If the link works, here’s their published paper in Nature, with some of that answered in the introduction:
That’s why computers never really caught on. The first ones were so big….
Philip, give them a few minutes to improve the technology. Don’t give up.
Just remember, Earth is a relatively closed system. Taking energy from one location will have consequences in another. Let’s start considering consequences before we “revolutionize” the world. (Interesting tech though….)
“Just remember, Earth is a relatively closed system.” – That is absolutely incorrect. More energy arrives from our Sun than we use in power everyday. If we could capture 10% of the Sun’s energy, we could power and utilize it, we would not need any other energy source. You can not create or destroy energy, only change the form. That heat from the Sun “Lost” in creating energy is not lost, it would come back out when electricity is used. High School physics, not rocket science here.
Global warming creates enormous amounts of water vapor in the atmosphere. It adds to global warming. SOOOooooo………
I think you all need to read the article again. This is groundbreaking, to say the least. READ AGAIN before posting questions, because the answers are there.
It requires a subscription to read the full article. So maybe some helpful person would answer the questions here.
I remember reading about this in 2017. I also remember imagining “The future” with this technology. 3 years later I read this article and hope to see this emerge before either A. The people working on it die. or B. I die.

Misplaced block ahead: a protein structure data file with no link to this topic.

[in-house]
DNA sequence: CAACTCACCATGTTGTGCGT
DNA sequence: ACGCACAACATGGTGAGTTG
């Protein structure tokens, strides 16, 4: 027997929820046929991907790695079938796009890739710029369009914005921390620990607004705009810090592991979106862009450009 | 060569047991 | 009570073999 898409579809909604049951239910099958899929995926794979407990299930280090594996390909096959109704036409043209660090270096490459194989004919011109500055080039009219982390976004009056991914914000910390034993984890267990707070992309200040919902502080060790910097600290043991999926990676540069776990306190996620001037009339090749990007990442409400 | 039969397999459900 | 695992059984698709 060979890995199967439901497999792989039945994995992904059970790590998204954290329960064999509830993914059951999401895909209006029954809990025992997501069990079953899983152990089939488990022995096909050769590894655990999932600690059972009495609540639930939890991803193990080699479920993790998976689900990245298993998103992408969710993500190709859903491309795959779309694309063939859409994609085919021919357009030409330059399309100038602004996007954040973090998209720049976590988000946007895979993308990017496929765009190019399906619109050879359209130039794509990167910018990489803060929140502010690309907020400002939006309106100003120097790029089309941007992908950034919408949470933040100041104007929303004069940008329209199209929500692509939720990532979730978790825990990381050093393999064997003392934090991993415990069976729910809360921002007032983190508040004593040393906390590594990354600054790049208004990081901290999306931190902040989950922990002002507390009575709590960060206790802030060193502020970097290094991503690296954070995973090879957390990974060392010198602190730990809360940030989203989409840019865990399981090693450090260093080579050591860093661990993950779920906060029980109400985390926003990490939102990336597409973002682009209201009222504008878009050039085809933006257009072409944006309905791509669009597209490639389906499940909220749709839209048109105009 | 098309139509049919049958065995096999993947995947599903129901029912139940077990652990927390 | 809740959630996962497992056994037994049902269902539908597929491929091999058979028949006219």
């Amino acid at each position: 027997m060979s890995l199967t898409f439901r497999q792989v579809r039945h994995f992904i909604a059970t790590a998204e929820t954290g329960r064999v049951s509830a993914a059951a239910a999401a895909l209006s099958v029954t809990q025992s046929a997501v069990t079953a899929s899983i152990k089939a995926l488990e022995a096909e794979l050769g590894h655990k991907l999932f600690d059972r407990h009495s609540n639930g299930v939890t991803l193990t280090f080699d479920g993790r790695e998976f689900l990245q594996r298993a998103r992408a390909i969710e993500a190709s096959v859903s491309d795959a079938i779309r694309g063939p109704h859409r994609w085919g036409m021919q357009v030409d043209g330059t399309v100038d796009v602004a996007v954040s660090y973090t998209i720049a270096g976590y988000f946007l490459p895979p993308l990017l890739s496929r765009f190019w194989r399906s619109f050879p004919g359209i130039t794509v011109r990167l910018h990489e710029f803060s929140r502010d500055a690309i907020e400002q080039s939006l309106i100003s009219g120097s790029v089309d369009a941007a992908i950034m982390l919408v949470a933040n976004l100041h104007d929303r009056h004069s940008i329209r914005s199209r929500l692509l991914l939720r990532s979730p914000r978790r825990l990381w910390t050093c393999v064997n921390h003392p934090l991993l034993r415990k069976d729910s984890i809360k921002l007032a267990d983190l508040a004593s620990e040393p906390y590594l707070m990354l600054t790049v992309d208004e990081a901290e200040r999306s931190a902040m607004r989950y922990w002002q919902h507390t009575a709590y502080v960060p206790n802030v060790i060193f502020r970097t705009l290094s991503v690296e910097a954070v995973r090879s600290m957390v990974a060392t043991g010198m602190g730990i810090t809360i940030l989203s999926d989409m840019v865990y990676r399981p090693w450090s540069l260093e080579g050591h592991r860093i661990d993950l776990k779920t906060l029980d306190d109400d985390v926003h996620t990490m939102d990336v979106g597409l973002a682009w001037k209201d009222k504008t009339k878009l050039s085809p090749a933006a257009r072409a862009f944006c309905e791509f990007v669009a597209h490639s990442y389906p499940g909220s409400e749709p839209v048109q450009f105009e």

Regardless of all potential challenges related to this invention it is still very innovative, promising and definitely worth further studies. Let’s keep an open and positive mind into the future. 🙂
” if it takes two suitcases full of this device to run an electric toothbrush how many folks will buy?”
I don’t think the intended market is portable power sources for your toothbrush. How many suitcases does a nuclear plant take up for your toothbrush? Or a coal furnace.
All the nay sayers on here are being ridiculous.
Wow, you people! There’s nothing to fear in reacting humidity with nanowire. This is actually quite exciting.
A simple remark on the power output capability or potential would be sufficient… But noooo, we have to make a long article without actually saying anything relevant.
Hehe agreed. If the link works, here’s their published paper in Nature, with some of that answered in the introduction: